If a private school clearly promises or states that its students have the right to openly express their viewpoints or that student publications will be free of administrative interference with final editorial control left to the students, any action contrary to that policy may be a breach of a promise for which a court could presumably give relief. Students should check to see if such a policy exists at their school, and if not, encourage the adoption of one.
III. California’s “Leonard Law”: Unique Relief for California Students
Students at California schools have a unique weapon in the fight against censorship in the form of a short, but remarkable state law. Adopted in 1992 with near unanimous bipartisan support, the “Leonard Law,”7 named after its primary sponsor, state Sen. Bill Leonard, R-San Bernardino, reads in part: “It is the intent of the Legislature that a student shall have the same right to
exercise his or her right to free speech on campus as he or she enjoys when off campus.” The “Leonard Law” expressly forbids administrators from taking disciplinary action against a student for engaging in speech that, outside of campus, would be protected by the First Amendment. What makes the law so unique — in addition to its exceptionally broad and protective language of student free speech rights — is that it applies to students at both public and private high schools and colleges. Widely regarded as a “bold stroke” for student free speech rights, the law goes where no other federal or state law has gone before, essentially converting the private school into a public forum. In addition, the law prohibits “prior restraint of student speech” at private universities, and allows all students the right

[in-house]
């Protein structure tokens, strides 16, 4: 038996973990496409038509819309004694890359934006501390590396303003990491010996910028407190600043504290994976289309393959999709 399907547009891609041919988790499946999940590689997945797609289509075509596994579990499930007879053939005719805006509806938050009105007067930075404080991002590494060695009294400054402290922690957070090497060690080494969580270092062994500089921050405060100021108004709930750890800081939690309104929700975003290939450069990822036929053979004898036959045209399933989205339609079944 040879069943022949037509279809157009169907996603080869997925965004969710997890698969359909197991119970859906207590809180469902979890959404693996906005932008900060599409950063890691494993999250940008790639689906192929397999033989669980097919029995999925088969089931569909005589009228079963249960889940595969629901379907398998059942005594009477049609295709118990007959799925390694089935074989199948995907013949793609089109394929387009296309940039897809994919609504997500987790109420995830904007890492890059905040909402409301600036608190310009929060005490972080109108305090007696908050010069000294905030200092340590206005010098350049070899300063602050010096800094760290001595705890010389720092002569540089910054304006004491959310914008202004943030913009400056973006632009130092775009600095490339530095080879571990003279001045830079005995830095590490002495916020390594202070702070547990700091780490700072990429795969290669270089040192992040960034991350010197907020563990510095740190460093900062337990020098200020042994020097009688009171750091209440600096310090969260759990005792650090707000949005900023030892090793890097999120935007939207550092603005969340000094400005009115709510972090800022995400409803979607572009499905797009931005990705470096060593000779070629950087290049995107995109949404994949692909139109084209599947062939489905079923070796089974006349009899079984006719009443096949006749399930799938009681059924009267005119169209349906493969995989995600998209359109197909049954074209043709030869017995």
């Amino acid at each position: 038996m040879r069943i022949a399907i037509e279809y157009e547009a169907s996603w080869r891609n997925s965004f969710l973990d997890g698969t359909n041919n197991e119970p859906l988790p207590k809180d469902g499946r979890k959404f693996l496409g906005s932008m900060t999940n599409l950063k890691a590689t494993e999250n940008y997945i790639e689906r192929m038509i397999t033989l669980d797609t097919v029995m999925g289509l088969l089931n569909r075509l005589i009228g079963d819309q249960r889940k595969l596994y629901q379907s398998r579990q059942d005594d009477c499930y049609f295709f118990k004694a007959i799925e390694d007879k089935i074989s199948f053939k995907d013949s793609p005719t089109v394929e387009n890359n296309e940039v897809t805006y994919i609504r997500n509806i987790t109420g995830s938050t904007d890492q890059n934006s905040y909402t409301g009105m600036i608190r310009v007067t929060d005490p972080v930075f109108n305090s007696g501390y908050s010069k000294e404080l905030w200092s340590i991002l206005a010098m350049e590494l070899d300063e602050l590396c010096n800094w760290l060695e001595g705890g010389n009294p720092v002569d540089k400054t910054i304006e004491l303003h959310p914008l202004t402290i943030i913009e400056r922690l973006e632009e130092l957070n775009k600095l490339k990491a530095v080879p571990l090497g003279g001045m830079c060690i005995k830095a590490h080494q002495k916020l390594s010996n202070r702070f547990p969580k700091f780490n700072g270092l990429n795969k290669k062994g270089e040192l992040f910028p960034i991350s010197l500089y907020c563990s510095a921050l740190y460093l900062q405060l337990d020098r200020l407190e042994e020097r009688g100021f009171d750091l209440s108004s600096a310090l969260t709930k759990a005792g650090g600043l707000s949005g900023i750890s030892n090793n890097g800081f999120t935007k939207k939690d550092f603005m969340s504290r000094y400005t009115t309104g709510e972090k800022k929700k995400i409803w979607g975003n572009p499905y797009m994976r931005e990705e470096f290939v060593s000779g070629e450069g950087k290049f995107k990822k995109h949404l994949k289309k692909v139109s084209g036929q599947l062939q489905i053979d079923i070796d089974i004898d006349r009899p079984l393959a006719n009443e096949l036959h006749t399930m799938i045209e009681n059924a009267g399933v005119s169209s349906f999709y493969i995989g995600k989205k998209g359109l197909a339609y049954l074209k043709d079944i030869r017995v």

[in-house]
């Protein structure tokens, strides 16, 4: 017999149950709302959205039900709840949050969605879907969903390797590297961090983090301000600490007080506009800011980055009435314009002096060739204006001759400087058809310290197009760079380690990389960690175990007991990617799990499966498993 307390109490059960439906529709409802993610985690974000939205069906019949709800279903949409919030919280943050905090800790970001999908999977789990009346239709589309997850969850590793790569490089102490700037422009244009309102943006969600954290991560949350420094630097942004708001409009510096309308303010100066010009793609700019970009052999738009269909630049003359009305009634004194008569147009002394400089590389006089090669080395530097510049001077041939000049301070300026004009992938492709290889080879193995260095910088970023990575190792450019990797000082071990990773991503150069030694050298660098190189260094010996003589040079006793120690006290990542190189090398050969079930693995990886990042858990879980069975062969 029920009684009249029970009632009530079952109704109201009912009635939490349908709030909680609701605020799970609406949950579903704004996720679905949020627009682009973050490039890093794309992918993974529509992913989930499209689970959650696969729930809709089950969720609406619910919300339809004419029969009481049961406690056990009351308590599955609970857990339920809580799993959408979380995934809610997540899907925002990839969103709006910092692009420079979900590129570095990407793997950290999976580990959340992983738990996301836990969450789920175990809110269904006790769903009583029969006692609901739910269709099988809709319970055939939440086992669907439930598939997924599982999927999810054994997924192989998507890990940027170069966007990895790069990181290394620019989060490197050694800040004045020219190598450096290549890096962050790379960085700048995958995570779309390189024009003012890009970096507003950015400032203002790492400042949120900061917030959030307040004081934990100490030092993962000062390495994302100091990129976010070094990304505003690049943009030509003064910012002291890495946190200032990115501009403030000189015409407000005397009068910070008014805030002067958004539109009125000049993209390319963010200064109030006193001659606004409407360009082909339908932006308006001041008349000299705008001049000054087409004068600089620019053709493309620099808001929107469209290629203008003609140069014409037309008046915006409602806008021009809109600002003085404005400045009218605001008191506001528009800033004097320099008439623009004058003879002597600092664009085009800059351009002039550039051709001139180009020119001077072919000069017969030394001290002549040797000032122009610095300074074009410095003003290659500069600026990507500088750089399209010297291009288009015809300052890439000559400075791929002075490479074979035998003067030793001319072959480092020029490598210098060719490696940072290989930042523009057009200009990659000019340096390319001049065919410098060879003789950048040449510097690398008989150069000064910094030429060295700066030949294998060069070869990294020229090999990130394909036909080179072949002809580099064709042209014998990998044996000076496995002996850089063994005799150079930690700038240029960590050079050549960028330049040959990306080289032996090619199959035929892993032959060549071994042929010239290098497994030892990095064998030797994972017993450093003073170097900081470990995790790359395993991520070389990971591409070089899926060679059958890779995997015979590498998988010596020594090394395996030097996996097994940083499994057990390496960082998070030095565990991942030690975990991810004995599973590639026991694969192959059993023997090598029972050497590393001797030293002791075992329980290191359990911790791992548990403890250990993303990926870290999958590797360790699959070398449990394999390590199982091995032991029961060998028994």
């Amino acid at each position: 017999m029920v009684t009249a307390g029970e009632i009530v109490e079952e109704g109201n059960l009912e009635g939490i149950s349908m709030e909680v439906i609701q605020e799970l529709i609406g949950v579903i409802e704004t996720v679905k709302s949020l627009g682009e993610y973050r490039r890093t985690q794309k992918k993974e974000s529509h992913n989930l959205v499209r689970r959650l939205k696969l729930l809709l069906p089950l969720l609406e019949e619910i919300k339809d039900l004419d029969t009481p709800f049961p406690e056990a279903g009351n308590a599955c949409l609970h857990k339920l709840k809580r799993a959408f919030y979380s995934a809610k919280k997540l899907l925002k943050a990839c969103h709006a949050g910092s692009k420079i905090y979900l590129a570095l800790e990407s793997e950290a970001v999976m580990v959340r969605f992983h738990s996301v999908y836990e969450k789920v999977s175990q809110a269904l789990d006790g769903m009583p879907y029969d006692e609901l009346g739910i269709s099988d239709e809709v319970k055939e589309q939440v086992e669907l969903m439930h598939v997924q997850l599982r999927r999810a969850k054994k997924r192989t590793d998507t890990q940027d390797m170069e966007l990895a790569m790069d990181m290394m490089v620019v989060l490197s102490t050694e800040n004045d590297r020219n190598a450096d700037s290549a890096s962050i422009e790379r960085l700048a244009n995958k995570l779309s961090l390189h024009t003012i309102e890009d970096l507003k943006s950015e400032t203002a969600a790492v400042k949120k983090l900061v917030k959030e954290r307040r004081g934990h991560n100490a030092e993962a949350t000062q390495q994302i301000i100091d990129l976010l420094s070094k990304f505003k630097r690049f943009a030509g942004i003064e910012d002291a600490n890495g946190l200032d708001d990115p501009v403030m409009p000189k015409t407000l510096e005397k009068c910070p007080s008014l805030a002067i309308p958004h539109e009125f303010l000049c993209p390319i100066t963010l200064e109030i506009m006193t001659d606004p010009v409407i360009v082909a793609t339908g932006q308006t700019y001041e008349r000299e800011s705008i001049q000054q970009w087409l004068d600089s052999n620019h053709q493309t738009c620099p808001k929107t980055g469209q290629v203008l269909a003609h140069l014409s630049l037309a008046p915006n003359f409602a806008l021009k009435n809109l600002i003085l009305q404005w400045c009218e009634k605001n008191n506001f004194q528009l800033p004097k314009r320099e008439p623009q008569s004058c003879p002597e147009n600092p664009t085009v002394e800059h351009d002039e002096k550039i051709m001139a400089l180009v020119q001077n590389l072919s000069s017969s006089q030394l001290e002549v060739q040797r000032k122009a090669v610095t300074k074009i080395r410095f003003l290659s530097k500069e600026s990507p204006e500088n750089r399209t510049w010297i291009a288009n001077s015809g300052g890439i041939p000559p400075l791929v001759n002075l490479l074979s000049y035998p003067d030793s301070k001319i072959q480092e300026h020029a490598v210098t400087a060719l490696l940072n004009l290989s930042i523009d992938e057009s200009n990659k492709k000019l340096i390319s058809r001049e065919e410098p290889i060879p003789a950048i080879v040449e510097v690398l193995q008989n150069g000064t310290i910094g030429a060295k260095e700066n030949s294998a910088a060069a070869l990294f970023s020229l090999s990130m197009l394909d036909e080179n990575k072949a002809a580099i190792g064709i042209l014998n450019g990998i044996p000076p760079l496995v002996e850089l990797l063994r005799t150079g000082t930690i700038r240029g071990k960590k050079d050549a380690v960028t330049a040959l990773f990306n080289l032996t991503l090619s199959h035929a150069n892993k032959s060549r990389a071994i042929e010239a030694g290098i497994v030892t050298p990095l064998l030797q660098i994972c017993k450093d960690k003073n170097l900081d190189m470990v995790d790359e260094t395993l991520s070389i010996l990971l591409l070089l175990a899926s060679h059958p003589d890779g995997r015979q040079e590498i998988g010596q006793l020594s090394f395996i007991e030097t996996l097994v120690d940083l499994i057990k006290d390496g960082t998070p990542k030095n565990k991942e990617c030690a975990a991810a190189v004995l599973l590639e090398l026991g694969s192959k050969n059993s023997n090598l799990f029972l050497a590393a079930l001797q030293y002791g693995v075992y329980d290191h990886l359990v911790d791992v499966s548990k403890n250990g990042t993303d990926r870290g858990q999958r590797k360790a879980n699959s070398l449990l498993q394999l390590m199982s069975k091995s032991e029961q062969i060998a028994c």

to file a civil lawsuit against school officials who violate its provisions. Although the law does not allow a student to sue for money damages, the court can order the school to pay a student’s attorneys’ fees if the student wins. There are, however, exceptions in the law that allow private religious schools to suppress student speech where it is shown that such speech “would not be consistent with the religious tenets of the organization.” “Hate speech” is also punishable — though the term is very narrowly defined. In addition, school officials are permitted to regulate free expression using content-neutral “reasonable time, place and manner regulations.”
In the decade since its passage, the “Leonard Law” has had a significant effect on student speech at private schools. In the first case to actually go to court under the law, a group of Stanford University students successfully challenged the school’s speech code, which, among other things, prohibited speech “intended to insult or stigmatize an individual or group of individuals on the basis of their sex, race, color, handicap, religion, sexual orientation or national or ethnic origin.” The students, lead by Stanford Law School graduate Robert Corry, claimed that such vague language had a substantial “chilling effect” on meaningful, honest communication. In addition, the Santa Clara County Superior Court held that Stanford’s speech code was both facially overbroad and underinclusive under the First Amendment, and therefore invalid under the “Leonard Law.”8
The importance of the “Leonard Law” appears to be in its deterrent effect on school censorship. In effect, administrators in California now wishing to suppress
student speech must weigh whether this suppression is important enough to them to withstand litigation allowed under the “Leonard Law.” Indeed, several students have avoided threatened punishment for otherwise protected speech once it was made known that the students were prepared to pursue lawsuits under the “Leonard Law.”9
Noted constitutional law professor Julian N. Eule once remarked, “Suffice it to say that, were I representing a California school district, I would be less than confident about advising my client that it could exercise editorial control over the contents of a high school’s newspaper.”10 All in all, the “Leonard Law’s” transport of the First Amendment onto private school property is a noteworthy step forward for protecting student free expression rights on campus.